Amid plans for a benefit tour to aid the victims of the fire at their February 20th Rhode Island show, Great White are asking fans to help finance their legal defense against the multi-million-dollar lawsuits stemming from the incident.
A letter addressed to "music fans" and posted on Internet metal radio station KNAC.com (it has since been pulled from the site) solicits donations to the Great White Trust. "The sole purpose of this Trust," the letter explains, "is to allow friends and fans of Great White, music fans in general, and other musicians to donate to a legal fund, to at least allow the band to have proper representation so that they can defend themselves. This Trust is not to be used for any purpose other than covering costs associated with the criminal and civil proceedings. If any funds are left after the legal costs are covered, they will be disbursed to one or more of the charities set up to benefit the victims and their families."
The letter instructs prospective donors to contact Great White's attorney Ed McPherson for more information about the trust. When contacted by Rolling Stone, McPherson confirmed the trust's authenticity, but distanced himself from it. "I have nothing to do with the fund," he said, adding that "the text of the letter might upset some of the victims and their families."
The fund's administrator is Great White's business manager, Margaret Robley, according to McPherson. The address listed for donors to send contributions is that of her office. Robley, however, declined comment about the trust, saying that she needed to consult with McPherson.
The most significant legal action pending against Great White, whose use of pyrotechnics set off the blaze at the Station nightclub, is a federal lawsuit filed April 22nd in U.S. District Court in Providence. The multi-million-dollar suit, filed by two survivors of the fire and the family of one of the deceased, also names as defendants Great White's management, Knight Records, the Station's owners, pyrotechnics manufacturer Luna Tech, foam manufacturer American Foam, the concert's sponsors Clear Channel Entertainment and Anheuser-Busch, the town of West Warwick, and the state of Rhode Island.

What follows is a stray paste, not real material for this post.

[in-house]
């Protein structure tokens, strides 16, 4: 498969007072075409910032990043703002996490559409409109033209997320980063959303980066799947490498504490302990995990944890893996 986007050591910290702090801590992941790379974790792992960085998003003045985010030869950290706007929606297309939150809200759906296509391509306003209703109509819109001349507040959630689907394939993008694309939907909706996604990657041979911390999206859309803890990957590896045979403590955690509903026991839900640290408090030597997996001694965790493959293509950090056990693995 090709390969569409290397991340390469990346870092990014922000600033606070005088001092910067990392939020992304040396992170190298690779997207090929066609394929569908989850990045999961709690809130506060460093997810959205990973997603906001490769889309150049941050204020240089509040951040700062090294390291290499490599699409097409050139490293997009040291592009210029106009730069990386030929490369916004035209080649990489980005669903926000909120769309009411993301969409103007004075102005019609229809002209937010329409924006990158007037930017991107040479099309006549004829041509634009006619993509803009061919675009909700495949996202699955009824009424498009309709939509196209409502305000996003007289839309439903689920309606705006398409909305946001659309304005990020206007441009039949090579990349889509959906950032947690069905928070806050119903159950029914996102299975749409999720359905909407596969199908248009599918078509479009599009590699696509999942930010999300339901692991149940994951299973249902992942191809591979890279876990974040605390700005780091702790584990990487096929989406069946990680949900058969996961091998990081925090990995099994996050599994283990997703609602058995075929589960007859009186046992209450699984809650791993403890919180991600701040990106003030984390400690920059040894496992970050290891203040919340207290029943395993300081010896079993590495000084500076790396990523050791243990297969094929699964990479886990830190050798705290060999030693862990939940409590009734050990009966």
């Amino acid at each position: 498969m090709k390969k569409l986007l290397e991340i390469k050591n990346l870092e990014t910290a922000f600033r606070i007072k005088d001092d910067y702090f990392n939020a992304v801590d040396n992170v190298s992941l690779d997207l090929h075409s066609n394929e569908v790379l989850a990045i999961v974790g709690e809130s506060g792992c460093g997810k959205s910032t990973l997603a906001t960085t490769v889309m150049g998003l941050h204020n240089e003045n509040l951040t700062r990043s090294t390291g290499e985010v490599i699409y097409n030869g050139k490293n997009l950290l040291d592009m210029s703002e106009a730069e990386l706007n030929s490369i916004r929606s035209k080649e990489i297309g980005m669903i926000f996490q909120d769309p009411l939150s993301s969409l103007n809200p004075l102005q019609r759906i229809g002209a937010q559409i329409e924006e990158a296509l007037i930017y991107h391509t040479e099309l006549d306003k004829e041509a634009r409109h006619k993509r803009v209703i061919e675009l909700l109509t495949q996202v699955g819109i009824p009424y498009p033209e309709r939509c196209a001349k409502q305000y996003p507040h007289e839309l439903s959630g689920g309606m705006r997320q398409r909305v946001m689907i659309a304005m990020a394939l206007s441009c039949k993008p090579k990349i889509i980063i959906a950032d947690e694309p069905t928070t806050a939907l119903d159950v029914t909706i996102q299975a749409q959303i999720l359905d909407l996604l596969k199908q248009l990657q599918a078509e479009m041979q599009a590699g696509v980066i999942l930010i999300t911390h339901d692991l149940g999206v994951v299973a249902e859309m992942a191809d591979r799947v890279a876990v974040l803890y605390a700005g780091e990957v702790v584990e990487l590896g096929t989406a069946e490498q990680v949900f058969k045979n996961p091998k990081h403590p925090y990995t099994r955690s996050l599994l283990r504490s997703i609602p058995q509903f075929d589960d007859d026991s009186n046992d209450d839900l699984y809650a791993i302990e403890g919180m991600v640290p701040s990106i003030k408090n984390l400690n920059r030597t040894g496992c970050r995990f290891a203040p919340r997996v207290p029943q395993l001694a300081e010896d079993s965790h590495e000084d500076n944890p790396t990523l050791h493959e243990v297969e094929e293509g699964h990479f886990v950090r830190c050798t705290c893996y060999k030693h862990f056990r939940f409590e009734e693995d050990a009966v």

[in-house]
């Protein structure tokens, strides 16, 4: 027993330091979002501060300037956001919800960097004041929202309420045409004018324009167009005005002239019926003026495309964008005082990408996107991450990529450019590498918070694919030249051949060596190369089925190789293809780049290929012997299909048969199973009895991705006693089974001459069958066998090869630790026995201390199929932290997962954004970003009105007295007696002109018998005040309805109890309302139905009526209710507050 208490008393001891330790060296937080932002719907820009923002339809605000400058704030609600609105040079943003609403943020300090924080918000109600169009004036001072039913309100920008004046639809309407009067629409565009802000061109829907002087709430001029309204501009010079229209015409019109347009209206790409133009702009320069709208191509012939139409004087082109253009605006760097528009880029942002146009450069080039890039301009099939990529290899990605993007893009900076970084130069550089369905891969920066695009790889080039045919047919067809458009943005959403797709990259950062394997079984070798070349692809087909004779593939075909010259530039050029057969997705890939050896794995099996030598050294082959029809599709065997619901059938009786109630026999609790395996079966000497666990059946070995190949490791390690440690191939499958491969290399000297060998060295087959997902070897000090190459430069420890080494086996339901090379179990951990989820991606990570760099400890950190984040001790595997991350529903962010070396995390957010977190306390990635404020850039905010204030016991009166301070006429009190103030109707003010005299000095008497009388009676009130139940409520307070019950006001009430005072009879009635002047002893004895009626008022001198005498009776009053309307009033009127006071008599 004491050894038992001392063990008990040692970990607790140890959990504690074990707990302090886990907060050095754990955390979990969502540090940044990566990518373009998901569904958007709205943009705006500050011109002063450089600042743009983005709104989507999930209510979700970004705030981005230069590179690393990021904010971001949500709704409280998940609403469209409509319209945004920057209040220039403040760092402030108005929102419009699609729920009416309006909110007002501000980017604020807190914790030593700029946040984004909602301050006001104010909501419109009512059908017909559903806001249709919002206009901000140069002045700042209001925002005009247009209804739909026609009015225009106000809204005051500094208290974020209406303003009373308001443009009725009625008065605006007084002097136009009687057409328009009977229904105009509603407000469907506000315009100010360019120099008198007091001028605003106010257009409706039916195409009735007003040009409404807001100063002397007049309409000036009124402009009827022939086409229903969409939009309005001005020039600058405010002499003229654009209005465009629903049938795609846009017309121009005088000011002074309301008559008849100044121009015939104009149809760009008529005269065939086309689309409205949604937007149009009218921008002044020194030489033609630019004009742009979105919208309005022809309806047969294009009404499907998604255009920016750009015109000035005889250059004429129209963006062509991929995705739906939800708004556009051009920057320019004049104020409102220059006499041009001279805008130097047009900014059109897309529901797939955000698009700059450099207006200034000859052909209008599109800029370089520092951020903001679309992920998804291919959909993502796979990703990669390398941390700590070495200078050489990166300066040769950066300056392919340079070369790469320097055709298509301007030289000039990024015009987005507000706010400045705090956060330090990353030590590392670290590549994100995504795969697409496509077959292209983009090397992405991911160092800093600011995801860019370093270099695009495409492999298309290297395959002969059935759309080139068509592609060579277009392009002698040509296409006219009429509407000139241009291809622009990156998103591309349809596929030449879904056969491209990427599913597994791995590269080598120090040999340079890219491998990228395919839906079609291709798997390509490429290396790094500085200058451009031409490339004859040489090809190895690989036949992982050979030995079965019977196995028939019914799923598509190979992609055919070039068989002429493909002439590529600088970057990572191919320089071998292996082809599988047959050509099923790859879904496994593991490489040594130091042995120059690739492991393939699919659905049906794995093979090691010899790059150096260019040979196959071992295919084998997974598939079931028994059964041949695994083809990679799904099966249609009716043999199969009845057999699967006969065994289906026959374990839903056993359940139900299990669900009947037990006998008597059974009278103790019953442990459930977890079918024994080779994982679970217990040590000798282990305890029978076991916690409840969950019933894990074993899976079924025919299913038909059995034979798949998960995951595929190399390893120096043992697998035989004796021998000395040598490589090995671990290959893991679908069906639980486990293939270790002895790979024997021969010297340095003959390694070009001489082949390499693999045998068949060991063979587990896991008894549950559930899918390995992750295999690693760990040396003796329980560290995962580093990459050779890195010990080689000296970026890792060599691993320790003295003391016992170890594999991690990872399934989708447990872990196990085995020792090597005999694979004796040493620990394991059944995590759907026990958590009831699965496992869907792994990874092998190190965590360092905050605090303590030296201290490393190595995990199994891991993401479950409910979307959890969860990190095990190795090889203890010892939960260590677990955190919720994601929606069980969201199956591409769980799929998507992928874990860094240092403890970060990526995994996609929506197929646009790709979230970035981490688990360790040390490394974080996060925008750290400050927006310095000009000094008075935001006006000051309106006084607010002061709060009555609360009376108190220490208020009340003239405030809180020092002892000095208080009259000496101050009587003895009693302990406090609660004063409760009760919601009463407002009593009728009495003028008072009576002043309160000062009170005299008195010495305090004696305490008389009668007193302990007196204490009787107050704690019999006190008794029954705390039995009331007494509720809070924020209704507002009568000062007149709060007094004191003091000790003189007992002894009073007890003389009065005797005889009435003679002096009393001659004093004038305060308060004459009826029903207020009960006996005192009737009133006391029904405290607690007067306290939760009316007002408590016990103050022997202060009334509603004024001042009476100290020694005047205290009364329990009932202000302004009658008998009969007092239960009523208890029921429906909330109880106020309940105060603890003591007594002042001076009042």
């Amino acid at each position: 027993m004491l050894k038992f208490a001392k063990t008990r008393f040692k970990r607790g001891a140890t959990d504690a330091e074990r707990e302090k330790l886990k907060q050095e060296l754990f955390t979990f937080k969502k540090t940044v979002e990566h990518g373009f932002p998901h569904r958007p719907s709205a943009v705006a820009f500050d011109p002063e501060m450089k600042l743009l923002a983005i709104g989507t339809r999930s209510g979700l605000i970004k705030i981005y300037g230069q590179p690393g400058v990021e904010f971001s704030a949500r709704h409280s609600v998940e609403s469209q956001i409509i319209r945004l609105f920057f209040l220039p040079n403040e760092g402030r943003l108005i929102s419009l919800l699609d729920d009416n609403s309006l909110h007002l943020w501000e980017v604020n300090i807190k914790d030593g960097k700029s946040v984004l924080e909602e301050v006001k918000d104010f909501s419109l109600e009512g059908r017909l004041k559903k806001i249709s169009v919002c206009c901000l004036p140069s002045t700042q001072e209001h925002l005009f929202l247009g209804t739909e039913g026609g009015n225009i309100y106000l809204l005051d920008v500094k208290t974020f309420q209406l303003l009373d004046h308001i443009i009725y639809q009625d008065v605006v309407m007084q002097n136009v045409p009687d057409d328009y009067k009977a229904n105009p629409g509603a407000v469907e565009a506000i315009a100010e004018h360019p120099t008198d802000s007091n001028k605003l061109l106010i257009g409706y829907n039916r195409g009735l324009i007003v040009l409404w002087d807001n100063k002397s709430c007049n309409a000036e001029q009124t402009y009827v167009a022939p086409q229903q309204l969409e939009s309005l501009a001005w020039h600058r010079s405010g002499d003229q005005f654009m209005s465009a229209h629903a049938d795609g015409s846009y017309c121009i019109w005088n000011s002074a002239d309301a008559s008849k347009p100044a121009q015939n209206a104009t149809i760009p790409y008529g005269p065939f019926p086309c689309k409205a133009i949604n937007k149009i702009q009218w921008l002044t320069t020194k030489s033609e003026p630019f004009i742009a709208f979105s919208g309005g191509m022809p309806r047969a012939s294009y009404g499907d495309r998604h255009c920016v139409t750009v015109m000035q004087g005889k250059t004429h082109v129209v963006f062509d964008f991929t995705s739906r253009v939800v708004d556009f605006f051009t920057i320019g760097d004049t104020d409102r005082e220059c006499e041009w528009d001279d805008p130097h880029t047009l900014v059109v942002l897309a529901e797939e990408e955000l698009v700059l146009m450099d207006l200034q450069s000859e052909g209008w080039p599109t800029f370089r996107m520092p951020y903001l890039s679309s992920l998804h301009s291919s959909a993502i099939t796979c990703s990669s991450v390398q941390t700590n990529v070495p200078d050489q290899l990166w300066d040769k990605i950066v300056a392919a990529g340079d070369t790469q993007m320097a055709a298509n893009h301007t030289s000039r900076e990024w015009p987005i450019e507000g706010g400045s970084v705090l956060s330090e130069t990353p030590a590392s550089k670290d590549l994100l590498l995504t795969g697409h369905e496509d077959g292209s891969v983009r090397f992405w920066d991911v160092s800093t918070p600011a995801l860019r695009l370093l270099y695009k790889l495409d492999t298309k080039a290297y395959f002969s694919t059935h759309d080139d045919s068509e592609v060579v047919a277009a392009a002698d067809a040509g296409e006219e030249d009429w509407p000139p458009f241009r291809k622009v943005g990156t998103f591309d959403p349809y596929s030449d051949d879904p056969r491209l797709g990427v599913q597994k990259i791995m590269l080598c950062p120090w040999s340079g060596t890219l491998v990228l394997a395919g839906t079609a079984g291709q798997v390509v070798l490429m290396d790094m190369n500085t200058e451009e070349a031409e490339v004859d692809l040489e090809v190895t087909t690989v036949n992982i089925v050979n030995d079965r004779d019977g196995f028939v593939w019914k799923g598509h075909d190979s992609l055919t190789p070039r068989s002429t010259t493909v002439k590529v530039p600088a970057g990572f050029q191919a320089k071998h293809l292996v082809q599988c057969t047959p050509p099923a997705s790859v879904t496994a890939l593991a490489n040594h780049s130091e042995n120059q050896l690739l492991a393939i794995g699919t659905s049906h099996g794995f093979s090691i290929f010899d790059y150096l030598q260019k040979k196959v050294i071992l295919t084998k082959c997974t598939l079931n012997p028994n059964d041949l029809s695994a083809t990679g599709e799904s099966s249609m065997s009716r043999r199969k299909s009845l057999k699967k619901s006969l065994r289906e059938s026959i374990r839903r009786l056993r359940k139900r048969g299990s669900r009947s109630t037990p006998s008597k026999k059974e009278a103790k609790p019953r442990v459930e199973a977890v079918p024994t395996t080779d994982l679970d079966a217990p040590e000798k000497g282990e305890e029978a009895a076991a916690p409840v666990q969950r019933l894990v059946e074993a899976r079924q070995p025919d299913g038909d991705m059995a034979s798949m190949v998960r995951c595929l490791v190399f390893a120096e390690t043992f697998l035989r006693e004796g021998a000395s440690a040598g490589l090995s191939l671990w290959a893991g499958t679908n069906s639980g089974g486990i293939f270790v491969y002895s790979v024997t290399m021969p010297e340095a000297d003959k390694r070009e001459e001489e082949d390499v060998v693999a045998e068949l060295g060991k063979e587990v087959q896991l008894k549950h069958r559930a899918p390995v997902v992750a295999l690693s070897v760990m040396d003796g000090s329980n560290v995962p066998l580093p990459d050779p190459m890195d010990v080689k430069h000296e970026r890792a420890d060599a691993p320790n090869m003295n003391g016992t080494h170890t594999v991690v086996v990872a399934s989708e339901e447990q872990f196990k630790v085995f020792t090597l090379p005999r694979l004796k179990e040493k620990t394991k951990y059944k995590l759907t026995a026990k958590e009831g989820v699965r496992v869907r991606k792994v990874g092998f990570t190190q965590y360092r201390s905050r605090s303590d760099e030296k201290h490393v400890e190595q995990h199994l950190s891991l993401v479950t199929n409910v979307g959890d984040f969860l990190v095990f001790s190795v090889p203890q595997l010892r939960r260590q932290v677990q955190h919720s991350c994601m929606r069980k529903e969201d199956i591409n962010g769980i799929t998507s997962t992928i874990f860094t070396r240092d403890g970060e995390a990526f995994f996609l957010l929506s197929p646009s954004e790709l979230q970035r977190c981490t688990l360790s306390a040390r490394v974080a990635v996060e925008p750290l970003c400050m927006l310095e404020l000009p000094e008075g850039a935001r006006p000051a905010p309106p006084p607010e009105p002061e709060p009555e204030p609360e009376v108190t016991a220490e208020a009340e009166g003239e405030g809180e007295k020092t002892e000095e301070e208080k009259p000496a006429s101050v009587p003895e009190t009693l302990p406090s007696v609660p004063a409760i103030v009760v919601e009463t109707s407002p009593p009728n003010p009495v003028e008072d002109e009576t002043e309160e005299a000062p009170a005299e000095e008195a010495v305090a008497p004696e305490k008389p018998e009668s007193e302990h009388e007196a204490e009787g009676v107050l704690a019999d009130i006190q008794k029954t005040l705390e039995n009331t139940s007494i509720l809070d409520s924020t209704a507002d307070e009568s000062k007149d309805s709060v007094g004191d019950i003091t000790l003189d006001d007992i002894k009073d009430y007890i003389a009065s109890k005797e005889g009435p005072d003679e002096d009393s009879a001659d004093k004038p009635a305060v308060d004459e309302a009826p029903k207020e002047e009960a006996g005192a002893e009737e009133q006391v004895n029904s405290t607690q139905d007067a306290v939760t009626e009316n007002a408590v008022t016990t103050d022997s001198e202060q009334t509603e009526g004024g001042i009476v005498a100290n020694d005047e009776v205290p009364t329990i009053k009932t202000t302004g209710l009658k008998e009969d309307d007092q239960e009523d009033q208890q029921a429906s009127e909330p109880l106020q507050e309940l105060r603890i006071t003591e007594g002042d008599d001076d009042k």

One hundred people, including Great White guitarist Ty Longley, are now dead as a result of the fire.
Great White singer Jack Russell announced the benefit tour at an April 29th show to raise money for Longley's family. "It's been very hard on us, needless to say," Russell said from the stage of Los Angeles' Key Club. "If this has taught me anything, it's taught me how fragile life is. We're going on a benefit tour this summer to help families of this tragedy, and this is just the beginning of the help that these people are going to get from Great White."
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